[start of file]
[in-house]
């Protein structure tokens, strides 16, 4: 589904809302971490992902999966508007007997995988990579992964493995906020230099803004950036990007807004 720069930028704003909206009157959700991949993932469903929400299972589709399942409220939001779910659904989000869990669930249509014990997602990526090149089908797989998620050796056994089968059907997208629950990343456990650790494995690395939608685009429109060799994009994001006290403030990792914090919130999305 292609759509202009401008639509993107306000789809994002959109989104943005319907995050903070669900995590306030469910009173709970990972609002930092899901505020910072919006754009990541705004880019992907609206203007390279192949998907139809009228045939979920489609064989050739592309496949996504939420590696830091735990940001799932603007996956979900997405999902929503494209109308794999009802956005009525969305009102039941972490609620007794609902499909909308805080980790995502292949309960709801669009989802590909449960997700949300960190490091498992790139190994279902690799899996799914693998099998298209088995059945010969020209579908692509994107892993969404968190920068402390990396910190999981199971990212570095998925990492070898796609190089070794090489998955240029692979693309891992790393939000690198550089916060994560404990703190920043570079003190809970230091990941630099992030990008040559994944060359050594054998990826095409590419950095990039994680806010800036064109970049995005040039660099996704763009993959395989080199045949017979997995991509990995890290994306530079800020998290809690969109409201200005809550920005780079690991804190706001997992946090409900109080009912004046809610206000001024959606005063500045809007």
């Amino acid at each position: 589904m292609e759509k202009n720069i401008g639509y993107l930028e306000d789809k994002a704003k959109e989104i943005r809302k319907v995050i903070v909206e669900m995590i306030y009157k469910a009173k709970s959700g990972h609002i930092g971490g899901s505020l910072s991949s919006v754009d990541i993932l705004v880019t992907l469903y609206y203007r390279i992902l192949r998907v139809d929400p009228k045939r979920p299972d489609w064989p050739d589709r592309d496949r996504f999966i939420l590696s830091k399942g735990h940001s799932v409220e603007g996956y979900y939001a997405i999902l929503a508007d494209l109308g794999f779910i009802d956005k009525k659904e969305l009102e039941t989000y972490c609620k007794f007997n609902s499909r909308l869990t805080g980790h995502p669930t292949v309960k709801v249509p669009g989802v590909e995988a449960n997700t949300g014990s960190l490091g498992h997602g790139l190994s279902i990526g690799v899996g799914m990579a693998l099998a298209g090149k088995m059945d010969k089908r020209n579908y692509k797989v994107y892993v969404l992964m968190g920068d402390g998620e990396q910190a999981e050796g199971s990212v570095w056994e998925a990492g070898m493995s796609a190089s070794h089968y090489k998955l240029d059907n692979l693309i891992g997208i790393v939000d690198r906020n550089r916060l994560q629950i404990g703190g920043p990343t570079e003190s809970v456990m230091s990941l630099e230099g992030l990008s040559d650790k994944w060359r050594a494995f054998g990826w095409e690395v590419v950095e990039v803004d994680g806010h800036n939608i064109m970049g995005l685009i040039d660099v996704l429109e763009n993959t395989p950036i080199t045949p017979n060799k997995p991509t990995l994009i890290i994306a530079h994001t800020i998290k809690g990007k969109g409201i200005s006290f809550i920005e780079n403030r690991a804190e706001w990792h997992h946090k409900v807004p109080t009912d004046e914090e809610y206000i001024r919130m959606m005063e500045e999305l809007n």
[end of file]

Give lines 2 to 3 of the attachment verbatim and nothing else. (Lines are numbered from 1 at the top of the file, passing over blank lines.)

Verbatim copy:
């Protein structure tokens, strides 16, 4: 589904809302971490992902999966508007007997995988990579992964493995906020230099803004950036990007807004 720069930028704003909206009157959700991949993932469903929400299972589709399942409220939001779910659904989000869990669930249509014990997602990526090149089908797989998620050796056994089968059907997208629950990343456990650790494995690395939608685009429109060799994009994001006290403030990792914090919130999305 292609759509202009401008639509993107306000789809994002959109989104943005319907995050903070669900995590306030469910009173709970990972609002930092899901505020910072919006754009990541705004880019992907609206203007390279192949998907139809009228045939979920489609064989050739592309496949996504939420590696830091735990940001799932603007996956979900997405999902929503494209109308794999009802956005009525969305009102039941972490609620007794609902499909909308805080980790995502292949309960709801669009989802590909449960997700949300960190490091498992790139190994279902690799899996799914693998099998298209088995059945010969020209579908692509994107892993969404968190920068402390990396910190999981199971990212570095998925990492070898796609190089070794090489998955240029692979693309891992790393939000690198550089916060994560404990703190920043570079003190809970230091990941630099992030990008040559994944060359050594054998990826095409590419950095990039994680806010800036064109970049995005040039660099996704763009993959395989080199045949017979997995991509990995890290994306530079800020998290809690969109409201200005809550920005780079690991804190706001997992946090409900109080009912004046809610206000001024959606005063500045809007």
């Amino acid at each position: 589904m292609e759509k202009n720069i401008g639509y993107l930028e306000d789809k994002a704003k959109e989104i943005r809302k319907v995050i903070v909206e669900m995590i306030y009157k469910a009173k709970s959700g990972h609002i930092g971490g899901s505020l910072s991949s919006v754009d990541i993932l705004v880019t992907l469903y609206y203007r390279i992902l192949r998907v139809d929400p009228k045939r979920p299972d489609w064989p050739d589709r592309d496949r996504f999966i939420l590696s830091k399942g735990h940001s799932v409220e603007g996956y979900y939001a997405i999902l929503a508007d494209l109308g794999f779910i009802d956005k009525k659904e969305l009102e039941t989000y972490c609620k007794f007997n609902s499909r909308l869990t805080g980790h995502p669930t292949v309960k709801v249509p669009g989802v590909e995988a449960n997700t949300g014990s960190l490091g498992h997602g790139l190994s279902i990526g690799v899996g799914m990579a693998l099998a298209g090149k088995m059945d010969k089908r020209n579908y692509k797989v994107y892993v969404l992964m968190g920068d402390g998620e990396q910190a999981e050796g199971s990212v570095w056994e998925a990492g070898m493995s796609a190089s070794h089968y090489k998955l240029d059907n692979l693309i891992g997208i790393v939000d690198r906020n550089r916060l994560q629950i404990g703190g920043p990343t570079e003190s809970v456990m230091s990941l630099e230099g992030l990008s040559d650790k994944w060359r050594a494995f054998g990826w095409e690395v590419v950095e990039v803004d994680g806010h800036n939608i064109m970049g995005l685009i040039d660099v996704l429109e763009n993959t395989p950036i080199t045949p017979n060799k997995p991509t990995l994009i890290i994306a530079h994001t800020i998290k809690g990007k969109g409201i200005s006290f809550i920005e780079n403030r690991a804190e706001w990792h997992h946090k409900v807004p109080t009912d004046e914090e809610y206000i001024r919130m959606m005063e500045e999305l809007n």